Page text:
Clinics and hospitals use the services of medical translators and medical interpreters, but what is the difference between the two? The answer lies in the type of communication involved.
Translation is the transfer of written text from one language to another, and interpreting is the transfer of spoken or signed communication into another oral or signed language. While there are some key skills common to translation and interpreting, a good translator will not always make a good interpreter, and vice versa.
The core language, cultural and subject-matter skills required by medical translators and interpreters include:
- Excellent command of their working languages
- Understanding of cultural differences
- Knowledge of anatomy and physiology
- Knowledge of medical terminology
- Understanding of health care concepts
- Understanding of ethical issues
In addition, medical interpreters also need particular communication and personal skills, including:
- Clear speech or sign language
- The ability to work bi-directionally, actively producing both languages
- Strong interpersonal skills
- Understanding of dialects and regional language
- The ability to think on their feet
- Strong listening and memory skills
- Note-taking skills
- Ability to interpret non-verbal cues
Interpreters must also remain independent and objective at all times, which is not always possible when the interpreting is provided by family members.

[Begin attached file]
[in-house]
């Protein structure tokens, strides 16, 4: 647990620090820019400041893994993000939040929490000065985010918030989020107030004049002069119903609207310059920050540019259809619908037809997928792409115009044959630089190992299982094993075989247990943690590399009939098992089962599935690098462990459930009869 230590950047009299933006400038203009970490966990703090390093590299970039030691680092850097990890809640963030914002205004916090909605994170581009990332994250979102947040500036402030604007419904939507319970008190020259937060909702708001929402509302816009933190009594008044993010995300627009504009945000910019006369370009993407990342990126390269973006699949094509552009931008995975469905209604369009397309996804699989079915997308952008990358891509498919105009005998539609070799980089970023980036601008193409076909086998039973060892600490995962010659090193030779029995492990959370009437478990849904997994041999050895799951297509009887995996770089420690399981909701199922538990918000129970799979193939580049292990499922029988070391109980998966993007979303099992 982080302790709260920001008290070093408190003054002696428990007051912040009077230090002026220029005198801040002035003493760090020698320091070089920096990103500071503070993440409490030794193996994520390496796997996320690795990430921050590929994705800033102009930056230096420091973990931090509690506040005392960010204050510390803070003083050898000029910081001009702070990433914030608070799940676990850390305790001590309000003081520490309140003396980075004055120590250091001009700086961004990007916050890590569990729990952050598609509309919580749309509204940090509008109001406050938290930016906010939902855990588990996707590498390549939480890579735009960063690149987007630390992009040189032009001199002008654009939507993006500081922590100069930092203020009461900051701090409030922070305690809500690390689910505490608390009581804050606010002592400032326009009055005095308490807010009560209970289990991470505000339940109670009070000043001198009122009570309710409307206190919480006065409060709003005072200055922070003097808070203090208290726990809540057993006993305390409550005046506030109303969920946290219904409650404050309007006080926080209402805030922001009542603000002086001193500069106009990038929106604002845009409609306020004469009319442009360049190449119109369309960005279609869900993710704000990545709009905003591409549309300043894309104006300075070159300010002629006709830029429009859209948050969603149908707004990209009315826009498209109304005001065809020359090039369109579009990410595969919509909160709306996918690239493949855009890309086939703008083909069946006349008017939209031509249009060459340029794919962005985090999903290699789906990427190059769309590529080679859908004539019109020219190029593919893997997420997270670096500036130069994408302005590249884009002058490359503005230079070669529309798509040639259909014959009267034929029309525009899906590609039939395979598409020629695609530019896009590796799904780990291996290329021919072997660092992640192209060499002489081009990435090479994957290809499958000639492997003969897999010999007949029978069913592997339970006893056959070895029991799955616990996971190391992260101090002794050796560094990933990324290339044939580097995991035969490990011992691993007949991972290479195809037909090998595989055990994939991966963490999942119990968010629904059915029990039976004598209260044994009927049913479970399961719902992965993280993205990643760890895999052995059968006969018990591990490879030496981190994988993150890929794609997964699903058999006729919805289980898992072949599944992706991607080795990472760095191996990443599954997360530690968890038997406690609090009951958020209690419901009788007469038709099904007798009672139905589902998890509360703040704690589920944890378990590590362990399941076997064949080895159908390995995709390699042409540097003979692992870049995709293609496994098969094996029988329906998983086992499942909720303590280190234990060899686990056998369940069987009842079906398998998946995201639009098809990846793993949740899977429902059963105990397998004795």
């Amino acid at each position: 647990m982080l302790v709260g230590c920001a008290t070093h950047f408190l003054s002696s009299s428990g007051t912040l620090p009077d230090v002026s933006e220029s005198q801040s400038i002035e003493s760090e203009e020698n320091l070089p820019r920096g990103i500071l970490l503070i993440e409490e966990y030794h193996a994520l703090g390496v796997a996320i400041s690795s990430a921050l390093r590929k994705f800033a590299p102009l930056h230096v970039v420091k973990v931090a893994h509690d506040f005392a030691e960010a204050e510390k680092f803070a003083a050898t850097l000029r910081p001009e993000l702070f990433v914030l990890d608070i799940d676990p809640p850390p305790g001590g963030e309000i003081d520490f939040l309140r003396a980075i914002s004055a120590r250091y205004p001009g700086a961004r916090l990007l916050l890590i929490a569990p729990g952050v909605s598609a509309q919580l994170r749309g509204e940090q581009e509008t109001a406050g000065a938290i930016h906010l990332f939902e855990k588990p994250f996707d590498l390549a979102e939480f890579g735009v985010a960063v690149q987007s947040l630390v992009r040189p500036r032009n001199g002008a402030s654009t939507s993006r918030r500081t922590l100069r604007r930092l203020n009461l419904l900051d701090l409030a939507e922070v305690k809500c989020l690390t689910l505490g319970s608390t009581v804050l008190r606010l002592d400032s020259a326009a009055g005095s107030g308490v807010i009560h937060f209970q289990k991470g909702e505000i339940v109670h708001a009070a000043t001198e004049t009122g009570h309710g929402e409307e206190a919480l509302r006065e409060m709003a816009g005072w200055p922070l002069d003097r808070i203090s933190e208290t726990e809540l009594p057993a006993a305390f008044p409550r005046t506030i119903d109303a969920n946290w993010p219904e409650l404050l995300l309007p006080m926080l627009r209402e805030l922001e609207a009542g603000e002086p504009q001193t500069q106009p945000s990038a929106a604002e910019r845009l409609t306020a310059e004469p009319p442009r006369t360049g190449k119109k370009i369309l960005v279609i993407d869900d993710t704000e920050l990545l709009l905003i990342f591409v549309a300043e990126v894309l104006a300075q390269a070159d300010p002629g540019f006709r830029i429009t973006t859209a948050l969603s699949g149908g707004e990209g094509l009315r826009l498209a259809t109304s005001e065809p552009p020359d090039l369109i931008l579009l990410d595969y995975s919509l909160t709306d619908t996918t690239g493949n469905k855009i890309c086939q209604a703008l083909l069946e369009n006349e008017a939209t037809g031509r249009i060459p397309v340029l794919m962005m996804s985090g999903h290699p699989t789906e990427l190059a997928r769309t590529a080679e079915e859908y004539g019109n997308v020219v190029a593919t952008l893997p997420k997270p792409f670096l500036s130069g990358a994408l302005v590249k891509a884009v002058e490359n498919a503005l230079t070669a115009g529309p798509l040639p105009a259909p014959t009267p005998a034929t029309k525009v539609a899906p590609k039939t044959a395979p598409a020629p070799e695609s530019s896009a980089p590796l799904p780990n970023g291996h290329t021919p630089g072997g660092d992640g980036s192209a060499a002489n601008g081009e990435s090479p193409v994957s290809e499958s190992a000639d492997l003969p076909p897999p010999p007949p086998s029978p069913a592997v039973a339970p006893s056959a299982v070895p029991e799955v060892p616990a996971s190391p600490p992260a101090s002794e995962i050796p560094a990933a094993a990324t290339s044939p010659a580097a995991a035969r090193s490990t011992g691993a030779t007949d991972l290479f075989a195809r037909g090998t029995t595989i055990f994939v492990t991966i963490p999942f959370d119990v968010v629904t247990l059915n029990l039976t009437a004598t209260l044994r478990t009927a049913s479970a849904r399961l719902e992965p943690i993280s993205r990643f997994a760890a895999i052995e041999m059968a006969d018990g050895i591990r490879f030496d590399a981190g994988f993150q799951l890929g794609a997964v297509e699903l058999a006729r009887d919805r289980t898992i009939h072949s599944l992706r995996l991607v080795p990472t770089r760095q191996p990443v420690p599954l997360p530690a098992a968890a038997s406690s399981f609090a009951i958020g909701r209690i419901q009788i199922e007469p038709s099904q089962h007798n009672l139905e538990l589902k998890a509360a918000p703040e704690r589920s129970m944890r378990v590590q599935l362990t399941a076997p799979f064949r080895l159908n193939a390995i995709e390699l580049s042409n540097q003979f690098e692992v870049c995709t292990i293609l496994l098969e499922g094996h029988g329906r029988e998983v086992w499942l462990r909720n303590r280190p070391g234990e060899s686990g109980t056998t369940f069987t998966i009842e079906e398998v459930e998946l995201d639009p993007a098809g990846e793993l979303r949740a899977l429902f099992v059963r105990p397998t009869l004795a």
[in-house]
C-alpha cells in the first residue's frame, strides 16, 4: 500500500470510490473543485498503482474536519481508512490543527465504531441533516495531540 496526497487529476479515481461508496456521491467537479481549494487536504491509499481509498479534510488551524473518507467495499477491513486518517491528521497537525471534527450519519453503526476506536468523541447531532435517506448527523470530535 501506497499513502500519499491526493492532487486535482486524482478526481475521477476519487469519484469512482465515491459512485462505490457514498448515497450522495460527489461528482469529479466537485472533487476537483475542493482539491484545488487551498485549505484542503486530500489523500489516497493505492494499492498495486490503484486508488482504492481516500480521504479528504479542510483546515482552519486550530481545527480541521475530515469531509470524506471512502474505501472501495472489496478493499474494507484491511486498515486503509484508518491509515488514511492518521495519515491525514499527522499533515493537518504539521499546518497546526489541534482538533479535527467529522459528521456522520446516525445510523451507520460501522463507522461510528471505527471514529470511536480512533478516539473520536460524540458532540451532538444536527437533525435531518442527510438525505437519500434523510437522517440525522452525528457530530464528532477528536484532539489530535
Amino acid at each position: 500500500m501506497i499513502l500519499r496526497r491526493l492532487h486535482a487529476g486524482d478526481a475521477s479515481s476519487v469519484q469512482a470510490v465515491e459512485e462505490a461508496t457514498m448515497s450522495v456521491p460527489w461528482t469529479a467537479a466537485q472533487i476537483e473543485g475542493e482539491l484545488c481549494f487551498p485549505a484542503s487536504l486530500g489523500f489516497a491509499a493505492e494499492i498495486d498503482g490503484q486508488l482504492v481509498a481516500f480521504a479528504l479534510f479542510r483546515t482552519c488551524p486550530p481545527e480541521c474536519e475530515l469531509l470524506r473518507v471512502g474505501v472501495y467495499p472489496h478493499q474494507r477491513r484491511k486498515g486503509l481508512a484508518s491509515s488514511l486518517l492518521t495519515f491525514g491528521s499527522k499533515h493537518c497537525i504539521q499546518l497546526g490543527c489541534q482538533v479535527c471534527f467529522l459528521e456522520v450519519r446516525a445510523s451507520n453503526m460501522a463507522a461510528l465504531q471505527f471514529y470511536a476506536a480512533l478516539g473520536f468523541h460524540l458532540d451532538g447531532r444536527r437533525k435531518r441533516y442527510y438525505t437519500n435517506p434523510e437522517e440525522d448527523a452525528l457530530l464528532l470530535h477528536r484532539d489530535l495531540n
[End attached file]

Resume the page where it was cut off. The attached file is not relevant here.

As can be seen from the list above, although being bilingual is a key skill for medical interpreters, it is not sufficient to ensure success in the role.
Medical translators work in a very different way to interpreters, as their end product is in the form of a written document. This means that translators must have an excellent written command of the language that they are translating into, so this must usually be their native language. The process of translation includes thorough reading of the original text, analysis, research, the translation itself, and then editing and proofreading.
As well as the core skills listed above, medical translators also require:
- Excellent writing skills in their native language
- Knowledge of a wide range of medical concepts and terminology
- Strong reading, analysis and research skills
- Access to appropriate resources and reference materials
- Excellent editing and proofreading skills
- Computer and translation technology skills
- Project management skills
When working with translators, having a second translator proofread all translations is highly recommended, to ensure error-free text. Your translator may be able to arrange this review for you, or it can be organised independently.
Medical translators and interpreters are often members of the same professional organisations, and undertake the same professional development in medical terminology to enhance their subject-matter expertise. But due to the very different skills involved, it is good to be aware of the difference between medical translation and interpreting, so you can choose the right professional to meet your needs.
What’s in a Word? A Guide to Understanding Interpreting and Translation in Health Care
Please note that I do not have a commercial relationship with any of the organisations mentioned above.